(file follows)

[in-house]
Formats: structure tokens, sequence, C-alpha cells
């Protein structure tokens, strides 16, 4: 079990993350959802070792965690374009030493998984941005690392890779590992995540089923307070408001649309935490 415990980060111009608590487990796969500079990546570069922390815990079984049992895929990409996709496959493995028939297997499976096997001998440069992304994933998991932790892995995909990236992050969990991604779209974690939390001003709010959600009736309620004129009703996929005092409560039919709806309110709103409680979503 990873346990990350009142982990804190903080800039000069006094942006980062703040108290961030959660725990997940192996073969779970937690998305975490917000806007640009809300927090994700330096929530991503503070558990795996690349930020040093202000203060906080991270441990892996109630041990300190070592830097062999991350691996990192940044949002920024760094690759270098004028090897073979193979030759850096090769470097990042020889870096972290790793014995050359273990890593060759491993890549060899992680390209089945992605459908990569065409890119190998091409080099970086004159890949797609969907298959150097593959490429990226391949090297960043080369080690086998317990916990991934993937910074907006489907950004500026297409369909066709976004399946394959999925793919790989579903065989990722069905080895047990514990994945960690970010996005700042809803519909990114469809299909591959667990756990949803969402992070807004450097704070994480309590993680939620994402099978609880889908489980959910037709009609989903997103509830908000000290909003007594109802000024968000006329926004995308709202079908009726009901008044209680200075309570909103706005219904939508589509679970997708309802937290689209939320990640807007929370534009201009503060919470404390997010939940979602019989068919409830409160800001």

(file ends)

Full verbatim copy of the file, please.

[in-house]
Formats: structure tokens, sequence, C-alpha cells
């Protein structure tokens, strides 16, 4: 079990993350959802070792965690374009030493998984941005690392890779590992995540089923307070408001649309935490 415990980060111009608590487990796969500079990546570069922390815990079984049992895929990409996709496959493995028939297997499976096997001998440069992304994933998991932790892995995909990236992050969990991604779209974690939390001003709010959600009736309620004129009703996929005092409560039919709806309110709103409680979503 990873346990990350009142982990804190903080800039000069006094942006980062703040108290961030959660725990997940192996073969779970937690998305975490917000806007640009809300927090994700330096929530991503503070558990795996690349930020040093202000203060906080991270441990892996109630041990300190070592830097062999991350691996990192940044949002920024760094690759270098004028090897073979193979030759850096090769470097990042020889870096972290790793014995050359273990890593060759491993890549060899992680390209089945992605459908990569065409890119190998091409080099970086004159890949797609969907298959150097593959490429990226391949090297960043080369080690086998317990916990991934993937910074907006489907950004500026297409369909066709976004399946394959999925793919790989579903065989990722069905080895047990514990994945960690970010996005700042809803519909990114469809299909591959667990756990949803969402992070807004450097704070994480309590993680939620994402099978609880889908489980959910037709009609989903997103509830908000000290909003007594109802000024968000006329926004995308709202079908009726009901008044209680200075309570909103706005219904939508589509679970997708309802937290689209939320990640807007929370534009201009503060919470404390997010939940979602019989068919409830409160800001």